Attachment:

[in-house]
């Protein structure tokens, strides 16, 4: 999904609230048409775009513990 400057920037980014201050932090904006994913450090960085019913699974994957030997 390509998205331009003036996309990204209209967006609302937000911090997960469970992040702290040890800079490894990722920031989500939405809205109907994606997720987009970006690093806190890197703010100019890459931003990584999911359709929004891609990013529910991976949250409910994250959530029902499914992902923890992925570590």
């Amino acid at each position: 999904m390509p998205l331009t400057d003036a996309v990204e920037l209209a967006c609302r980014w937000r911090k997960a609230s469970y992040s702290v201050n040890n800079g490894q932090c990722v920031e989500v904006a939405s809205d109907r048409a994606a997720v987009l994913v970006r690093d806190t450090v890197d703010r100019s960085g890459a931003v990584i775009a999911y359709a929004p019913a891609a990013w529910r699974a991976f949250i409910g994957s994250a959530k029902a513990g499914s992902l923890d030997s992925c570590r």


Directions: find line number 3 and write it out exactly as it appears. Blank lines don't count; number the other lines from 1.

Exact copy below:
């Amino acid at each position: 999904m390509p998205l331009t400057d003036a996309v990204e920037l209209a967006c609302r980014w937000r911090k997960a609230s469970y992040s702290v201050n040890n800079g490894q932090c990722v920031e989500v904006a939405s809205d109907r048409a994606a997720v987009l994913v970006r690093d806190t450090v890197d703010r100019s960085g890459a931003v990584i775009a999911y359709a929004p019913a891609a990013w529910r699974a991976f949250i409910g994957s994250a959530k029902a513990g499914s992902l923890d030997s992925c570590r």